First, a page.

Virtual settings allow preteens to try on a variety of personas–they can be athletes or bookworms, preppy or punk, female or male. A recent study by psychologist Sandra Calvert suggests that, despite this opportunity to create a new identity from scratch, the behavior of a child’s avatar tends to stay true to the child’s real-world self.
Calvert and her team studied pairs of fifth graders, having them create avatars and play with one another in a multi-user domain (MUD). About 11 percent of boys and 32 percent of girls experimented with gender-bending, or choosing an avatar of the opposite sex. These opposite-sex avatars, however, still showed play preferences and behavior consistent with the users’ biological sex. Boys largely preferred action-oriented play, while girls opted for typed conversations.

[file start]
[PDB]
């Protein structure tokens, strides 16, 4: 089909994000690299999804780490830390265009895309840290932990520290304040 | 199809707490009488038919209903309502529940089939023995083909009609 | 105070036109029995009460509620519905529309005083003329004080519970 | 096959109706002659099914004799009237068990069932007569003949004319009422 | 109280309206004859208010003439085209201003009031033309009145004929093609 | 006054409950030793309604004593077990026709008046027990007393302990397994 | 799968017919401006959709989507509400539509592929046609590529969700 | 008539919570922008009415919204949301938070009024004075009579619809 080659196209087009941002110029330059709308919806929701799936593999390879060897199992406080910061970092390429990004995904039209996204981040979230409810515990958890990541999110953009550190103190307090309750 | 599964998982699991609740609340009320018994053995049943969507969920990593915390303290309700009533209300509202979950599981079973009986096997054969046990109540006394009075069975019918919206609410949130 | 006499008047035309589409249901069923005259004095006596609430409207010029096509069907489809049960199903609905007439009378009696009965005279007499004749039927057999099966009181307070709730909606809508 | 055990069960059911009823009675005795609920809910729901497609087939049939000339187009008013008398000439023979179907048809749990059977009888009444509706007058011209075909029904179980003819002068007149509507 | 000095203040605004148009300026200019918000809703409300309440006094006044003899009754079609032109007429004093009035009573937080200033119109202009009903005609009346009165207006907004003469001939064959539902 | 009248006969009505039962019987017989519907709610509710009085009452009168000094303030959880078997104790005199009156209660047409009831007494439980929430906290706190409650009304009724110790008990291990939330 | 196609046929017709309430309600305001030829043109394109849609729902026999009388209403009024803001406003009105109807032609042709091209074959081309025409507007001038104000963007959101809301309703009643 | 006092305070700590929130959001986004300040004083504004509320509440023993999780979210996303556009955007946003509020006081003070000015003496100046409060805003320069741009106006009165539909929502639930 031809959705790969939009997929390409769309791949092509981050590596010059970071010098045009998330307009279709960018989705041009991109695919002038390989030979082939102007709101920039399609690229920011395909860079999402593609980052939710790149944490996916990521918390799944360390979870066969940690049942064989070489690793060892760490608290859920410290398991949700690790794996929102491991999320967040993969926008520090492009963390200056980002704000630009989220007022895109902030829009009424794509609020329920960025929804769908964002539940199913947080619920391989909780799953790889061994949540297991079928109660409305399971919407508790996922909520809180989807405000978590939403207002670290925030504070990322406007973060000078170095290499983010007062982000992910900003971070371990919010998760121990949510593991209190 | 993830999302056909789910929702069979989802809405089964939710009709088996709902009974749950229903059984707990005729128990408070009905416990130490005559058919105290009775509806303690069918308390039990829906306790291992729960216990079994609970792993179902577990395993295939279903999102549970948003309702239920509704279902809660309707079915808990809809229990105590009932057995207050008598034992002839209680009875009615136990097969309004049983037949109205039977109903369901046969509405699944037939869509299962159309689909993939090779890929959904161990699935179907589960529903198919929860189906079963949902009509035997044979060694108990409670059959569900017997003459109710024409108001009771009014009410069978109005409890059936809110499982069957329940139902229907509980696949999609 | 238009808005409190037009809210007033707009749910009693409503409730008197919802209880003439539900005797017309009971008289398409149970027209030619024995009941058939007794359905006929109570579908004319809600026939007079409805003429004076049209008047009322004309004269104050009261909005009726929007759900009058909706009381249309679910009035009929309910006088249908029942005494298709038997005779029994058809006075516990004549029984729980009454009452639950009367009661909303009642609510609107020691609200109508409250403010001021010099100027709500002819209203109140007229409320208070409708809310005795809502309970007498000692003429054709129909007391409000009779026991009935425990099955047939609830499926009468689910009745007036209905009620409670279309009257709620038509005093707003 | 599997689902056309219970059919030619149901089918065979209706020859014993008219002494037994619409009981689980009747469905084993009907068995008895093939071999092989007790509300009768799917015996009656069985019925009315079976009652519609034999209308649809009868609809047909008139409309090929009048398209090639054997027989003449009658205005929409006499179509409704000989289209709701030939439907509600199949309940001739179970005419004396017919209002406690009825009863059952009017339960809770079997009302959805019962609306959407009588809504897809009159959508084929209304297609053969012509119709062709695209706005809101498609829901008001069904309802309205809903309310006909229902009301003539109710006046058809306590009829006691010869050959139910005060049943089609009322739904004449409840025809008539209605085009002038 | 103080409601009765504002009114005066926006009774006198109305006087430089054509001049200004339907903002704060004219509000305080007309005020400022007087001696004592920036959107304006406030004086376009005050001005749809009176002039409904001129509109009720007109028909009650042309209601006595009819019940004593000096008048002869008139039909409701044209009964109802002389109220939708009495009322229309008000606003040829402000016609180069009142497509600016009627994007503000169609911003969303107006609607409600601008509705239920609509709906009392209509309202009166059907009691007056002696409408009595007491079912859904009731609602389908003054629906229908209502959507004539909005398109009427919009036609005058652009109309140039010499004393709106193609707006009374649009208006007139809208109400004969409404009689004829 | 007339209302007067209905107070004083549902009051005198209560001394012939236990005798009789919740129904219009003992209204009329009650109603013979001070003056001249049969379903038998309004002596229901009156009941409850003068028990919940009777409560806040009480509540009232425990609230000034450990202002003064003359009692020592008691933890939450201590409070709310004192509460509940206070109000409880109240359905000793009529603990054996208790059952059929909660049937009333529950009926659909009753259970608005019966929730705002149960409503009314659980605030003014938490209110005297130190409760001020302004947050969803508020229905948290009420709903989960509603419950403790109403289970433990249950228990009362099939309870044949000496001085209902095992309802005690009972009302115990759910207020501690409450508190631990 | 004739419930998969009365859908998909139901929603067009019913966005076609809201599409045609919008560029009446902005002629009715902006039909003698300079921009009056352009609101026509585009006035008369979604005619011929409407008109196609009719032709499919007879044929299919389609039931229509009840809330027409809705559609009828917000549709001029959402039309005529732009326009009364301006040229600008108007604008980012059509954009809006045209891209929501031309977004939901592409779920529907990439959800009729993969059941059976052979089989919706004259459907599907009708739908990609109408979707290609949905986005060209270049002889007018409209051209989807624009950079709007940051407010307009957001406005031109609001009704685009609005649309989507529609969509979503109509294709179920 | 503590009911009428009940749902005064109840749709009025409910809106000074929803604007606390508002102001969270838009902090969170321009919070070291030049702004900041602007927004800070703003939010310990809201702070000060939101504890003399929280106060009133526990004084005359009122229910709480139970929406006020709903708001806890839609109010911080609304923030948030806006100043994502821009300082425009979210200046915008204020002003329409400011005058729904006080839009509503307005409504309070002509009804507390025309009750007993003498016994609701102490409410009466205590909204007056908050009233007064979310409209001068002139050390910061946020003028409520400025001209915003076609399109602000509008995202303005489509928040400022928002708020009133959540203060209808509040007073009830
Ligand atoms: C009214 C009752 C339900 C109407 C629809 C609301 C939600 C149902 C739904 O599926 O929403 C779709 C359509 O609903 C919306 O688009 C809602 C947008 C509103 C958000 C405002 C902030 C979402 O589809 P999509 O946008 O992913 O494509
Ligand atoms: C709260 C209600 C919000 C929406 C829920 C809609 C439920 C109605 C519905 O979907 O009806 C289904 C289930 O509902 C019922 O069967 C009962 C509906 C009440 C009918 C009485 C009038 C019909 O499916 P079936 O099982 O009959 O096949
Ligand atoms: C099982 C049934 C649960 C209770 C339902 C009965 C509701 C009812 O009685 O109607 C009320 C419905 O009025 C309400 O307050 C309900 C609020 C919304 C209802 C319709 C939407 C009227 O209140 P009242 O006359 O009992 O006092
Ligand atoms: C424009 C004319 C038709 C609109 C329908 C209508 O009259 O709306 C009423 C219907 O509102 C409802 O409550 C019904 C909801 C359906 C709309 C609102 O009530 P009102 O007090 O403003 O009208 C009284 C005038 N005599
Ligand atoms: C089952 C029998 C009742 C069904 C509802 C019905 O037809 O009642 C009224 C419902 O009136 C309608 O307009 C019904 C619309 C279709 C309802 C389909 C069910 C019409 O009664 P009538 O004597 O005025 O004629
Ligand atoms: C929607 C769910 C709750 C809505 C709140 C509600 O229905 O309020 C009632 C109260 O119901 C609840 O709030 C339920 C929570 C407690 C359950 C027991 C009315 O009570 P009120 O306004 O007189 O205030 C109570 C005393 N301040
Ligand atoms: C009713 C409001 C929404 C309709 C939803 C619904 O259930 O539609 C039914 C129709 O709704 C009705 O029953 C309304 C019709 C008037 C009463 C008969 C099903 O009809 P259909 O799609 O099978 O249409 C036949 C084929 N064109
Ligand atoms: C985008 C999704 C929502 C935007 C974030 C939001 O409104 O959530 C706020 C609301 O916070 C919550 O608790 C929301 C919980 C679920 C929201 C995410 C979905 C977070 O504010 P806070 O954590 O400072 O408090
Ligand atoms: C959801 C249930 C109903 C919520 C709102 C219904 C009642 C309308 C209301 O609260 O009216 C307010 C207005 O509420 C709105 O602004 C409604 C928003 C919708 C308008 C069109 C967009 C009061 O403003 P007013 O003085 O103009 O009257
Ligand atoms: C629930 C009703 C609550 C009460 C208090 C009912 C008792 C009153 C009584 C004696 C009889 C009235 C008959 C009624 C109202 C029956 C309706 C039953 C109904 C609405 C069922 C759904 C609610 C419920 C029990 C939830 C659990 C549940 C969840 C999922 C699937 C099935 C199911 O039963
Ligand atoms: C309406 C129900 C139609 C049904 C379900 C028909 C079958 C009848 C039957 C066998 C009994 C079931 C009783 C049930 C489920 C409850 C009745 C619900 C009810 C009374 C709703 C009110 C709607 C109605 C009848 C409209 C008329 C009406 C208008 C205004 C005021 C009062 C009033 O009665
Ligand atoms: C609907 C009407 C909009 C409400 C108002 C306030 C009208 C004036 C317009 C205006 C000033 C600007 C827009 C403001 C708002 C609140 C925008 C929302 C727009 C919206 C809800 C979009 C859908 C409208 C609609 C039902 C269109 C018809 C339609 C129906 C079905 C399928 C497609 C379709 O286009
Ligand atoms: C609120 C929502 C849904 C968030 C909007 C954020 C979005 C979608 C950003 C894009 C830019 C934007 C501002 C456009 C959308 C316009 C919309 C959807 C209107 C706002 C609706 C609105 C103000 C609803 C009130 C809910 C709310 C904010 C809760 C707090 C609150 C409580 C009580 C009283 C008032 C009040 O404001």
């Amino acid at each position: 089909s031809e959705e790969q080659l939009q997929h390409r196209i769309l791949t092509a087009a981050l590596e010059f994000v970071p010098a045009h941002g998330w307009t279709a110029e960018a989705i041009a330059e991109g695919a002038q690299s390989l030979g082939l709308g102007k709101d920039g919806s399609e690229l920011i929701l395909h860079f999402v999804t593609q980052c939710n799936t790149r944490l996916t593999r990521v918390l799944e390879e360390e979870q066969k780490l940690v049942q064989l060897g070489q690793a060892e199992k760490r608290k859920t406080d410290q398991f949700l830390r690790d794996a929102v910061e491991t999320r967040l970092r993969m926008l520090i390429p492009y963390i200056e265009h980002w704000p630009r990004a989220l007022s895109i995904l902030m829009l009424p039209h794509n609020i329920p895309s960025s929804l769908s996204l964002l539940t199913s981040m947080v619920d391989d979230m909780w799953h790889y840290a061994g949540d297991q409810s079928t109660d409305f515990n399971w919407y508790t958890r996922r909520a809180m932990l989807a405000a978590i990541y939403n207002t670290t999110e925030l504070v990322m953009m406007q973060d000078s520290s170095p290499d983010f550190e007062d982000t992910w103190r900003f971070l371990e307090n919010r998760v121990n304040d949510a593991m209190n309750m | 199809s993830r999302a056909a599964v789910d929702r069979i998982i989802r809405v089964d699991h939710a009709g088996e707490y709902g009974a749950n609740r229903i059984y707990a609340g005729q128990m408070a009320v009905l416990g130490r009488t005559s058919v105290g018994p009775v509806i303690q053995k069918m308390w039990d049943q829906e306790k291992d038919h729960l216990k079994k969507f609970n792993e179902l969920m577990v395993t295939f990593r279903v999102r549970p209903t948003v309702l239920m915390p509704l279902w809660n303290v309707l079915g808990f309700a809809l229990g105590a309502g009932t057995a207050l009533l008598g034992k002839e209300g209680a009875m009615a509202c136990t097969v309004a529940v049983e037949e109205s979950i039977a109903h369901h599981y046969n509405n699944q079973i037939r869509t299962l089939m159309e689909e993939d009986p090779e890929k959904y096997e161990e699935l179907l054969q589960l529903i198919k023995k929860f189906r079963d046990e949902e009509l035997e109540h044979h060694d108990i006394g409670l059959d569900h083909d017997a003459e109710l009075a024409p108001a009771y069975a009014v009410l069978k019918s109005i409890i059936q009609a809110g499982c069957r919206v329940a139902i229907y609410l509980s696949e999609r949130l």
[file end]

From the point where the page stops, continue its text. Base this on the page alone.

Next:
The fact that these behavior styles continued to hold in the virtual realm suggests that MUD play functions like real-world play in providing a space for self-exploration and discovery. And, as in real-world play, social norms such as gender roles can color this self-exploration. Psychologist Kaveri Subrahmanyam concludes, “People don’t go online to leave their bodies behind and find new selves, but instead seem to be taking their offline selves, including their biological selves, with them.”